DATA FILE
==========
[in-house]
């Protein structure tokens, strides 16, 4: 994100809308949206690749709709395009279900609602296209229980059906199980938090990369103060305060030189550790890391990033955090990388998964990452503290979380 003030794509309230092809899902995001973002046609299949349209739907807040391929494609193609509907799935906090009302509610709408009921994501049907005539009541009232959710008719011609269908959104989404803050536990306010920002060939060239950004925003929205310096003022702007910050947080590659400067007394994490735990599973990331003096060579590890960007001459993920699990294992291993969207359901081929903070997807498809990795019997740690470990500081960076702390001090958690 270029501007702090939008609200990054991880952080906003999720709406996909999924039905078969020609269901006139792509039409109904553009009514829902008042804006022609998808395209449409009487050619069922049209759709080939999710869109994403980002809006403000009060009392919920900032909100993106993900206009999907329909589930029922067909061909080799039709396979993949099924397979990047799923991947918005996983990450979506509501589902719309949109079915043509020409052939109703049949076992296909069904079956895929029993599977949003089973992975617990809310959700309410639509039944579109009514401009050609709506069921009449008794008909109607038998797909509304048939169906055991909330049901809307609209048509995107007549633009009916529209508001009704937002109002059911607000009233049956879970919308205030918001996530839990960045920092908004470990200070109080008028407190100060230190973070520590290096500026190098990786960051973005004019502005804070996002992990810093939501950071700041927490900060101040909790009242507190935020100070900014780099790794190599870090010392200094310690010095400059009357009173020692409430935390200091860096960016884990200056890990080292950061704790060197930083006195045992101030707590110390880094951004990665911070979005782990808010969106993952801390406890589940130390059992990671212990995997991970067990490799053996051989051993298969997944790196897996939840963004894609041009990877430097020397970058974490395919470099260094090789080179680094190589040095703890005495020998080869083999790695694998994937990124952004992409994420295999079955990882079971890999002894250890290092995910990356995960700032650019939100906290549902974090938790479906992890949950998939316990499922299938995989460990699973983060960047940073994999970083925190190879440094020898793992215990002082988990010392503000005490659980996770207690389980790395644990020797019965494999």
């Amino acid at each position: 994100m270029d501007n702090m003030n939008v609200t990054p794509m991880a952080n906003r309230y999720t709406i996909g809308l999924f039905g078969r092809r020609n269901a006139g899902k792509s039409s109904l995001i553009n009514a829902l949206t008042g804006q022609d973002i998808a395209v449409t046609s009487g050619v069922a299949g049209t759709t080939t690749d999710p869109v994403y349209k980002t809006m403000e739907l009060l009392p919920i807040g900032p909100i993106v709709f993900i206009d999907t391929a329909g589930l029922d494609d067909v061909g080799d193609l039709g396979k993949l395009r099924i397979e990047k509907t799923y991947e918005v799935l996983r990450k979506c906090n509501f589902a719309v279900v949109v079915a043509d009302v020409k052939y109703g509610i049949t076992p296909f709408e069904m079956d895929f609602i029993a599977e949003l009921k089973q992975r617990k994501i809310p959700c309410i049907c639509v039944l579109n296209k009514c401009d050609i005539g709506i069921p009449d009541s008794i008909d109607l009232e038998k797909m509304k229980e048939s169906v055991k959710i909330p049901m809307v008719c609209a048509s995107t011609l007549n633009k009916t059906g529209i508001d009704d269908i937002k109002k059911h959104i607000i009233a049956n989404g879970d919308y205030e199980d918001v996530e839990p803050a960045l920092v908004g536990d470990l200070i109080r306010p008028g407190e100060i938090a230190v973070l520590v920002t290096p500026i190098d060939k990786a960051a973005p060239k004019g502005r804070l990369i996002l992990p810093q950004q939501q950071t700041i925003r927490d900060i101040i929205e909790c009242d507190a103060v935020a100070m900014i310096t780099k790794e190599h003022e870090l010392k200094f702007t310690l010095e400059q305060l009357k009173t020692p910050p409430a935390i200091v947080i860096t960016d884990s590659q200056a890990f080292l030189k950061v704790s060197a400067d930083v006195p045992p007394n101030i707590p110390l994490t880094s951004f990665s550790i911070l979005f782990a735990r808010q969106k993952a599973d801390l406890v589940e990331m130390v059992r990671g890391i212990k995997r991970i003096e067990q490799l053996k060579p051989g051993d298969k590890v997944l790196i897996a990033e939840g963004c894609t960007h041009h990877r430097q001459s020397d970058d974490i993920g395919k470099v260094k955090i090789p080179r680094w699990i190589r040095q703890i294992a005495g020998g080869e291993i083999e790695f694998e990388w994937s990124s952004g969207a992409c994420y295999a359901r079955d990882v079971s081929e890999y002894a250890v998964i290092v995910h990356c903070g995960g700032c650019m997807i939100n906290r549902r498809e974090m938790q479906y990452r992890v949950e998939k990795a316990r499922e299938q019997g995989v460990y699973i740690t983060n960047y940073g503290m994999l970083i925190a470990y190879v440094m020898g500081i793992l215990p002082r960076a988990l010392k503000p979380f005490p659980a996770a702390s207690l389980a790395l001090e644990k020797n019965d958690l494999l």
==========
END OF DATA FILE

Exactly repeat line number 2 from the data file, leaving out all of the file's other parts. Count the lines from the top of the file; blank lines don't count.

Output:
């Protein structure tokens, strides 16, 4: 994100809308949206690749709709395009279900609602296209229980059906199980938090990369103060305060030189550790890391990033955090990388998964990452503290979380 003030794509309230092809899902995001973002046609299949349209739907807040391929494609193609509907799935906090009302509610709408009921994501049907005539009541009232959710008719011609269908959104989404803050536990306010920002060939060239950004925003929205310096003022702007910050947080590659400067007394994490735990599973990331003096060579590890960007001459993920699990294992291993969207359901081929903070997807498809990795019997740690470990500081960076702390001090958690 270029501007702090939008609200990054991880952080906003999720709406996909999924039905078969020609269901006139792509039409109904553009009514829902008042804006022609998808395209449409009487050619069922049209759709080939999710869109994403980002809006403000009060009392919920900032909100993106993900206009999907329909589930029922067909061909080799039709396979993949099924397979990047799923991947918005996983990450979506509501589902719309949109079915043509020409052939109703049949076992296909069904079956895929029993599977949003089973992975617990809310959700309410639509039944579109009514401009050609709506069921009449008794008909109607038998797909509304048939169906055991909330049901809307609209048509995107007549633009009916529209508001009704937002109002059911607000009233049956879970919308205030918001996530839990960045920092908004470990200070109080008028407190100060230190973070520590290096500026190098990786960051973005004019502005804070996002992990810093939501950071700041927490900060101040909790009242507190935020100070900014780099790794190599870090010392200094310690010095400059009357009173020692409430935390200091860096960016884990200056890990080292950061704790060197930083006195045992101030707590110390880094951004990665911070979005782990808010969106993952801390406890589940130390059992990671212990995997991970067990490799053996051989051993298969997944790196897996939840963004894609041009990877430097020397970058974490395919470099260094090789080179680094190589040095703890005495020998080869083999790695694998994937990124952004992409994420295999079955990882079971890999002894250890290092995910990356995960700032650019939100906290549902974090938790479906992890949950998939316990499922299938995989460990699973983060960047940073994999970083925190190879440094020898793992215990002082988990010392503000005490659980996770207690389980790395644990020797019965494999």